I also set up Mobile Admin to remotely access eWeek Labs' VMware vSphere infrastructure. From within the Mobile Admin UI, I could see my entire VMware data center and drill down to see clusters with all their included host servers. I could see which client machines were running on each host in the cluster and monitor CPU and memory usage, as well as IP and DNS information. I could perform a limited number of actions on virtual machines. I could powercycle or suspend client VMs or view assigned and completed tasks and events. I could also edit virtual settings, increasing or decreasing the amount of processors and RAM assigned to a VM. Unfortunately, Mobile Admin doesn't account for the state of the VM when editing configuration, so it would send the job to VMware whether the machine was powered on. If the VM was off, the change was effected. But if the VM was running, the command from Mobile Admin was simply ignored by VMware.
Trouble with UAC
I was disappointed to find that Mobile Admin did not allow me to perform VMotion migrations of VMs between host servers. However, Rove officials state that is a commonly requested feature that they are working to add.
Rove designed Mobile Admin to connect and manage backend servers without requiring an agent on the managed hosts, instead using existing interfaces and APIs to foster the connection to the Mobile Admin server. However, administrators may need to install new software or change server configurations to enable these connections, mitigating the light touch on the server infrastructure promised by Mobile Admin.
To manage several resources, I needed to install components directly onto our Mobile Admin server. For instance, to manage our VMWare 4.0 infrastructure, I needed to install both the VMware vSphere PowerCLI and PowerShell (as I installed Mobile Admin on Windows Server 2003, for which PowerShell is a separate installation). Or to manage Exchange 2003, I needed to install the Exchange System Management Tools and its prerequisites on the Mobile Admin server.
In other cases, changes were needed on the managed servers. For instance, to manage our BES 5.0 infrastructure via Mobile Admin, I needed to ensure the BlackBerry Administration API was installed on the BES servers (or the BlackBerry Enterprise Resource Kit for BES 4.x instances). While the API is included with BES 5.0 Service Pack 1, unpatched BES installations need the API installed separately. Also, the need for BlackBerry Administration API means that Mobile Admin won't work with the new BlackBerry Server Express, which does not support the API.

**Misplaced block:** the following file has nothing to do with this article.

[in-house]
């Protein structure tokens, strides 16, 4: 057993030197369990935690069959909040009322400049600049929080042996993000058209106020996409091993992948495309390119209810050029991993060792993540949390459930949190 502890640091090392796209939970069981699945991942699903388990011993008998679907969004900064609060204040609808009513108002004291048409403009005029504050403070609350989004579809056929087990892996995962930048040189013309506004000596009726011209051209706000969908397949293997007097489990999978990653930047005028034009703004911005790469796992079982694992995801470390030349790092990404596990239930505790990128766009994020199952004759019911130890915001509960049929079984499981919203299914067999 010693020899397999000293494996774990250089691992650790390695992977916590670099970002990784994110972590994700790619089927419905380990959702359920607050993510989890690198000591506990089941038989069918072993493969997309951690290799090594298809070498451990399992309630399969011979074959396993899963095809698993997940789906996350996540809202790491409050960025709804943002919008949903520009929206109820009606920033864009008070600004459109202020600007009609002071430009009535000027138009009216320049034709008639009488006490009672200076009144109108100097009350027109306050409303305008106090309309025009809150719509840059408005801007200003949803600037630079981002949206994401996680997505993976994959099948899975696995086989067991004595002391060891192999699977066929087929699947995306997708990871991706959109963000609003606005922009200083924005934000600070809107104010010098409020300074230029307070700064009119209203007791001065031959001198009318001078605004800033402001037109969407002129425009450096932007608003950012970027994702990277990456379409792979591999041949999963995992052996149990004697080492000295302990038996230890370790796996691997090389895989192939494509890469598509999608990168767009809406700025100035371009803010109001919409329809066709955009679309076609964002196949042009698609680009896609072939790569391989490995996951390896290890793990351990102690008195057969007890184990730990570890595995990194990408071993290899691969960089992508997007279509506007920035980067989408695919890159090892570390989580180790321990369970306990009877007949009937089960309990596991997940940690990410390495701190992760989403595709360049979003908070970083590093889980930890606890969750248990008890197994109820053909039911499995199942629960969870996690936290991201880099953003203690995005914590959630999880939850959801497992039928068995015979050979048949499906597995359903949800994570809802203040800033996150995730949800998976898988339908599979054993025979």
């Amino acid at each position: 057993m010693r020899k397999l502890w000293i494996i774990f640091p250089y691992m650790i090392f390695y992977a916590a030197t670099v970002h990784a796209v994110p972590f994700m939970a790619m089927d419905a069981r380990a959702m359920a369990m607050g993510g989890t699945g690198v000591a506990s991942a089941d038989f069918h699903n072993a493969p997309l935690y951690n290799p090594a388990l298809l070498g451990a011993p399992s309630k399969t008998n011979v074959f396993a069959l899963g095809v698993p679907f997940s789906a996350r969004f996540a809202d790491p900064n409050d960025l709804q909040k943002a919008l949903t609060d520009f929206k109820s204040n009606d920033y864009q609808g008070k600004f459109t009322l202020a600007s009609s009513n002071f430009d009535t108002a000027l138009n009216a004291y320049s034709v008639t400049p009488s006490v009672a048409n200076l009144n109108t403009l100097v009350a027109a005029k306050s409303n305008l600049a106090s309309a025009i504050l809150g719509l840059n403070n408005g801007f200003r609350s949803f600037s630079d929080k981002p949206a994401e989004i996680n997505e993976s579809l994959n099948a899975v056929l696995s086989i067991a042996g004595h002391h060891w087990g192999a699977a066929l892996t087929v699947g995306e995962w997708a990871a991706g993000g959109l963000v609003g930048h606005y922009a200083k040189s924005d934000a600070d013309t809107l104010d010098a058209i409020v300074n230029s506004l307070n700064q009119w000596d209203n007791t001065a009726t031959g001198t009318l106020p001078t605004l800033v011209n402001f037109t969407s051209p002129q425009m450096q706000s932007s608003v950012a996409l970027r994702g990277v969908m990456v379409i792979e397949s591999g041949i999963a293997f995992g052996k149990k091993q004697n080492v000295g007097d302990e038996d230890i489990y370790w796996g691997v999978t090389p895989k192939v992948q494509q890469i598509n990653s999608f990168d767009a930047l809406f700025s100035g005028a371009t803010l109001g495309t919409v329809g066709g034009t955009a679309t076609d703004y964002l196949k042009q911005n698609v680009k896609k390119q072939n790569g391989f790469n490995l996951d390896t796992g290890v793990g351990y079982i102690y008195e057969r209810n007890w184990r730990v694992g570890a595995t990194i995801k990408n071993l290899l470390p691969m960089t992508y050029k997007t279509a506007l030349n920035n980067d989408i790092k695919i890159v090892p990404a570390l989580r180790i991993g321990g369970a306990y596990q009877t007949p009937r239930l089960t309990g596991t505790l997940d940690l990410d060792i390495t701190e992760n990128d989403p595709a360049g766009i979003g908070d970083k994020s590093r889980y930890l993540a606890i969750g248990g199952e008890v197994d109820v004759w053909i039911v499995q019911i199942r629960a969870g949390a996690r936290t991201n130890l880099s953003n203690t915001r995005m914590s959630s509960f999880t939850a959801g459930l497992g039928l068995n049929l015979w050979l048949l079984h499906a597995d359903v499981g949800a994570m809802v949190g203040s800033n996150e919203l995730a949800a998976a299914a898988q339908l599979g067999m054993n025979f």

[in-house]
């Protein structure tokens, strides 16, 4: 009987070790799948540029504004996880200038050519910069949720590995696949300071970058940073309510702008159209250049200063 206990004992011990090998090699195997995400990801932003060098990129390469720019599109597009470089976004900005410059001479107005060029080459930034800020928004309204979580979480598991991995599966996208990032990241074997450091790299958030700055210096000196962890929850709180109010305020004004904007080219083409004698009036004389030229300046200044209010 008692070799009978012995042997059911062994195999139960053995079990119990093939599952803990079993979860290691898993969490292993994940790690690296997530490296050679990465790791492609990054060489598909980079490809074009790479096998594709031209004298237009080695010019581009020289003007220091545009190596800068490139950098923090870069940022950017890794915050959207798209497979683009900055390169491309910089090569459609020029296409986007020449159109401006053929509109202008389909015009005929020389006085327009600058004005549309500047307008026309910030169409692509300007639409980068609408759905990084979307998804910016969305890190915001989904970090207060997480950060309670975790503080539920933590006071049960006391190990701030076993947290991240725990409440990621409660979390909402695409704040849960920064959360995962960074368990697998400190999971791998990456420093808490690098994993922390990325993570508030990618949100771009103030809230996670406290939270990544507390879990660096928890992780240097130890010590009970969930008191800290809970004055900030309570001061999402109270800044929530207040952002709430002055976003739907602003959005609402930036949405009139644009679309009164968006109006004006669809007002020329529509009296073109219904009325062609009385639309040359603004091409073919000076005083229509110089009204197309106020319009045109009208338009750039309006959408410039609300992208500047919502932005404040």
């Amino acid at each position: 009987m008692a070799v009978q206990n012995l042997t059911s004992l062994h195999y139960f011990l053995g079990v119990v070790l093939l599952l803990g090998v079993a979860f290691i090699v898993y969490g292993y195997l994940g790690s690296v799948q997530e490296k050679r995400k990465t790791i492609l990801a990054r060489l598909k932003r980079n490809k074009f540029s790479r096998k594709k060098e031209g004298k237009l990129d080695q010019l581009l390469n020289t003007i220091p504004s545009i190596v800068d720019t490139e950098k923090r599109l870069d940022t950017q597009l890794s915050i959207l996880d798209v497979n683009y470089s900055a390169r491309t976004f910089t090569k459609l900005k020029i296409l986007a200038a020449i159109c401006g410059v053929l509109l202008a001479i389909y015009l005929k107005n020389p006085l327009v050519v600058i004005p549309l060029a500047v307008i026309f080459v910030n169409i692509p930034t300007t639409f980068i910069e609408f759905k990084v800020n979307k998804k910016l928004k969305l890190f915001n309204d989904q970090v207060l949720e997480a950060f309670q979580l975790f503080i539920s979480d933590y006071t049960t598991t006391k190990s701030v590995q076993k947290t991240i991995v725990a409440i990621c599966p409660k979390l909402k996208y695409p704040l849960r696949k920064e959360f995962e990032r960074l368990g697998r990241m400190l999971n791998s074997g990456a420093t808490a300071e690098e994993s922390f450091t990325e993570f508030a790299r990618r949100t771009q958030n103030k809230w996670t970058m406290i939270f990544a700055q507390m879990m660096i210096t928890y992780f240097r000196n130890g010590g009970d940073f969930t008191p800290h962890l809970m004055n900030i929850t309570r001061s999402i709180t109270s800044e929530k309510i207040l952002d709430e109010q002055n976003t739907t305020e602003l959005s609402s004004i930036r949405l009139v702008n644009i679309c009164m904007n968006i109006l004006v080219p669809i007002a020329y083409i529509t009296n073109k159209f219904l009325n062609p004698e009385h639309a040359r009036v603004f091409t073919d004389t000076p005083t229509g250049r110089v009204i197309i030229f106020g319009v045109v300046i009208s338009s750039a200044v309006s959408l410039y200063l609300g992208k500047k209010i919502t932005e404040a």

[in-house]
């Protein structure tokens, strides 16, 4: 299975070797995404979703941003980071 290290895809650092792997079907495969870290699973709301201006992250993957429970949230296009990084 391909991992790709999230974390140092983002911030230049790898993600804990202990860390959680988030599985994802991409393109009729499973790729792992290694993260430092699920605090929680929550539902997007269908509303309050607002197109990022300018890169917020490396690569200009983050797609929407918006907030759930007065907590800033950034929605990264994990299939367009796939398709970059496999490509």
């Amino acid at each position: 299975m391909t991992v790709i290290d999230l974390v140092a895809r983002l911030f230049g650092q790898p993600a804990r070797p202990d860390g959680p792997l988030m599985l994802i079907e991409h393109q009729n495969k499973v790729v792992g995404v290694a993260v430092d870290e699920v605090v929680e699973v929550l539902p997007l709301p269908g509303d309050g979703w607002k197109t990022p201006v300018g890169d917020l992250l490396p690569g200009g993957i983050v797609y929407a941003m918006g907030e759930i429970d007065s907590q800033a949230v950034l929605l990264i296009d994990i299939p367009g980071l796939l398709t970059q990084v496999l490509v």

More troubling, however, is the requirement spelled out in the Mobile Admin documentation that specifies UAC (User Account Control) must be disabled on managed servers running Windows Server 2008 or above. During my tests, I found that when trying to control a UAC-enabled Windows 2008 Server via Mobile Admin, I could essentially only see the Active Directory and RDP services. Disabling UAC on the server opened up access to the rest of the core Windows management functions.
Rove representatives explained that their Windows management capabilities are performed using WMI (Windows Management Instrumentation), requiring access to the default Administrative share on the managed server to help communicate the results of these WMI operations back to Mobile Admin server. UAC by default denies remote access to this share in some cases.
In spite of what was written in the documentation, Rove's Server Development manager, Rob McAteer, iterated, "We do not wish for our customers to turn UAC off... If the Rove Mobile Admin user managing the remote 2008 server has administrative rights on the remote 2008 server, then there is no issue utilizing the Administrative Share."
However, I discovered this only to be the case when the Mobile Admin server and the managed host are members of the Windows domain. In my case, trying to access a managed server not in the domain, I found that even though the credentials I entered to manage the Windows Server 2008 instance were part of the Administrators group, UAC blocked management via Mobile Admin. However, if I entered the credentials for the Administrator account, it worked.
While disabling UAC certainly resolved these problems, I would not recommend that solution for production machines. Another workaround I discovered is to add a registry key, which also allows remote sessions to access the Administrative share. While this workaround still lessens overall system security, it is more targeted a solution than simply disabling UAC entirely.
McAteer concurred that this solution works in this scenario and acknowledged that Rove is removing the demand to disable UAC from future documentation.